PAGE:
Next I had to compress the images, to do this I used pngquant `pngquant --quality=65-80 * --ext .png --force`.

To prevent having to run the script manually in each chapter directory one at a time I ran them in a loop `for d in chapter*; do ( cd "$d" && ../../script.sh ); done`.

After compression the total file size for all images went from 138MB to 52MB.

Then I had to somehow turn these images files into html files. To do this I wrote a simple Python script that iterates through every chapter and image and generates the pages and navigation bars.



The python script:

#!/usr/bin/python

import glob

outputdir = "out/"                                  # directory to output html
templatefile = "template.txt"                       # template file
imgglob = "*.png"                                   # glob for image files
nochapters = 45;                                    # number of chapters to include
localimgloc = "../"                                 # location of images on filesystem (../chapterx)
dirprefix = "chapter";                              # prefix for chapter directories
imgloc = "https://gnupluslinux.com/anime/yuu/";     # location of images
                                                    # final will be imgloc+dirprefix+chapternumber
                                                    # (https://gnupluslibux.com/anime/yuu/chapterx/001.png)

def getimgno(chapter):
    '''
    get number of images in chapter
    '''
    return  len(glob.glob1("%s/%s%s" % (localimgloc, dirprefix, str(chapter)), imgglob))

def generatenavbar(chapter):
    '''
    generate navigation bar for chapter
    '''
    bar = "Chapter: ";
    for p in range(1, nochapters+1):
        if p == chapter:
            # handle own chapter specially
            bar += "<strong>%s</strong> " % (str(p));
        else:
            bar += "<a href=\"%s%s.html\">%s</a> " % (dirprefix, str(p), str(p));
    return bar;

def generateimages(chapter):
    imgcount = getimgno(chapter);
    images = "";
    print(str(imgcount));
    for p in range(1, imgcount+1):
        images += "<a href=\"%s/%s%s/%03d.png\"> <img src=\"%s/%s%s/%03d.png\" alt=\"Yuu face #%s\"></a>\n" \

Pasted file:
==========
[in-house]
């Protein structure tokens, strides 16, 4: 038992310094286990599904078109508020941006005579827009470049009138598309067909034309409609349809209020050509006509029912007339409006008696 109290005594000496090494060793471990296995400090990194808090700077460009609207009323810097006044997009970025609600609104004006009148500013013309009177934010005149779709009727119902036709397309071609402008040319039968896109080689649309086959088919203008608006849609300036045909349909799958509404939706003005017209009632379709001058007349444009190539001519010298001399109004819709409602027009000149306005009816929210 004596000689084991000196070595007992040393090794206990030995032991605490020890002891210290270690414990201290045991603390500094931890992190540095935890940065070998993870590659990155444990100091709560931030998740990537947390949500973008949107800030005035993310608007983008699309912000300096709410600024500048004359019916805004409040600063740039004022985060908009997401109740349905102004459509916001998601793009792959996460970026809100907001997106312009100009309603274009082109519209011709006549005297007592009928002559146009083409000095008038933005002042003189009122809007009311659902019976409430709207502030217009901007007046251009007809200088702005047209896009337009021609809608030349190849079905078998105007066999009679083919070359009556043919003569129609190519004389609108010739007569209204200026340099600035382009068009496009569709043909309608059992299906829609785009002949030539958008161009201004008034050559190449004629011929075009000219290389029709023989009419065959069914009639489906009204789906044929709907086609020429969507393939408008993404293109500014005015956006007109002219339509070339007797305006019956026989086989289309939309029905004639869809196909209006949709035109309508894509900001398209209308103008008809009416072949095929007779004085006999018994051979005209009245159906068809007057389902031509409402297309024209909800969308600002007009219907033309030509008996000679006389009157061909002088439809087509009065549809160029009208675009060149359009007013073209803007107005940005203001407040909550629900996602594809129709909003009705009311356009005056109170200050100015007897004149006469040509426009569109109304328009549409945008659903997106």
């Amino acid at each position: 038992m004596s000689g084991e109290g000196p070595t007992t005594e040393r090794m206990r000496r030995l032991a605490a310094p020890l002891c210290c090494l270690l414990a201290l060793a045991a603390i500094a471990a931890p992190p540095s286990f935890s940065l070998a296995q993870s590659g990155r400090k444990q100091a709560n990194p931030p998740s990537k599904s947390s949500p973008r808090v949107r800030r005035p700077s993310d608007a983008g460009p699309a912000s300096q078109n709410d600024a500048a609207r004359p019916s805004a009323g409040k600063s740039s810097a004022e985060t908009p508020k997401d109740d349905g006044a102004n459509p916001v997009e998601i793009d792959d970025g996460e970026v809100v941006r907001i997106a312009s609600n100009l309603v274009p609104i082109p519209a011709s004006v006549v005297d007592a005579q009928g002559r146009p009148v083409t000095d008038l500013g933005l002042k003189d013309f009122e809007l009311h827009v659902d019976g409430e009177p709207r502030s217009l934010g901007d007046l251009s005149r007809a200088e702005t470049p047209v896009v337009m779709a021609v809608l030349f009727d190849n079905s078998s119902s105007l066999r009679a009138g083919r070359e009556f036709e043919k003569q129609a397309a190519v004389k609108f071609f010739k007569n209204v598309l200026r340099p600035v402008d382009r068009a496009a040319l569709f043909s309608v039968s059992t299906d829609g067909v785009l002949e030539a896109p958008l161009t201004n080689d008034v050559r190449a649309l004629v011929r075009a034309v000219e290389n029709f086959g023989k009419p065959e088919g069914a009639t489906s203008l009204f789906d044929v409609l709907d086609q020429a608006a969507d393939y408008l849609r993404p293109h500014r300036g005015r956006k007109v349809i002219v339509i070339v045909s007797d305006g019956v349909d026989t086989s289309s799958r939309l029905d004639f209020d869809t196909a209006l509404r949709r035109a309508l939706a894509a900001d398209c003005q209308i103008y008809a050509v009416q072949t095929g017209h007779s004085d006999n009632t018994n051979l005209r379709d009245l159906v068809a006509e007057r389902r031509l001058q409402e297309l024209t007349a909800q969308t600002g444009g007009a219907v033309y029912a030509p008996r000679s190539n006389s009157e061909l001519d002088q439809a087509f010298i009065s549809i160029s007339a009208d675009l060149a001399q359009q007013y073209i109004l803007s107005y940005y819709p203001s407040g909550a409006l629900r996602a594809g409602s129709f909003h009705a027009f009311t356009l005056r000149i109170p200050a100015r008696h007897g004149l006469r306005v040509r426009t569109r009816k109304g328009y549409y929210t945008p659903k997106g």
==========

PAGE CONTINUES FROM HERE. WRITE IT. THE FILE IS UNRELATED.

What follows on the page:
% (imgloc, dirprefix, str(chapter), p, imgloc, dirprefix, str(chapter), p, p);
    #print(images);
    return images;

def generatepages():
    '''
    call all functions and generate/output final html
    '''
    for p in range(1, nochapters+1):
        navbar = generatenavbar(p);
        # read template into memory
        templatedata = "";
        with open (templatefile, 'r') as template:
            templatedata = template.read();
        #insert title
        templatedata = templatedata.replace("{TITLE}", "Yuu's face in chapter %s" % p); 
        # insert navbar
        templatedata = templatedata.replace("{NAVBAR}", navbar);
        #insert images
        images = generateimages(p);
        templatedata = templatedata.replace("{IMAGES}", images);
        # write to output file
        with open("%s/%s%s.html" % (outputdir, dirprefix, p), 'w') as out:
            out.write(templatedata);

def main():
    generatepages();

if __name__ == "__main__":
    main();

router and too much free time

26/2/2020

Recently I purchased a netgear wndr3800 router which now runs librecmc. Now my main system (x200 with libre(core)boot) and router run more free software.

I also spent a day taking a screenshot of every Chito face (1505 of them) from the manga Girl's Last Tour because she's really cute. I have them online in a collage like thing at https://gnupluslinux.com/chito/. You can download all 1505 images here.

cheeky chito


Simple stack

4/2/2020

I'm exploring data structures and I find I learn best when I put something out, so first with a stack. This is my simple implementation using an array. A linked list would be better but that's more verbose.

/*
 * stack using array
 */
#include <stdio.h>
#include <stdlib.h>

struct stack
{
	ssize_t size;
	ssize_t top;
	int *array;
};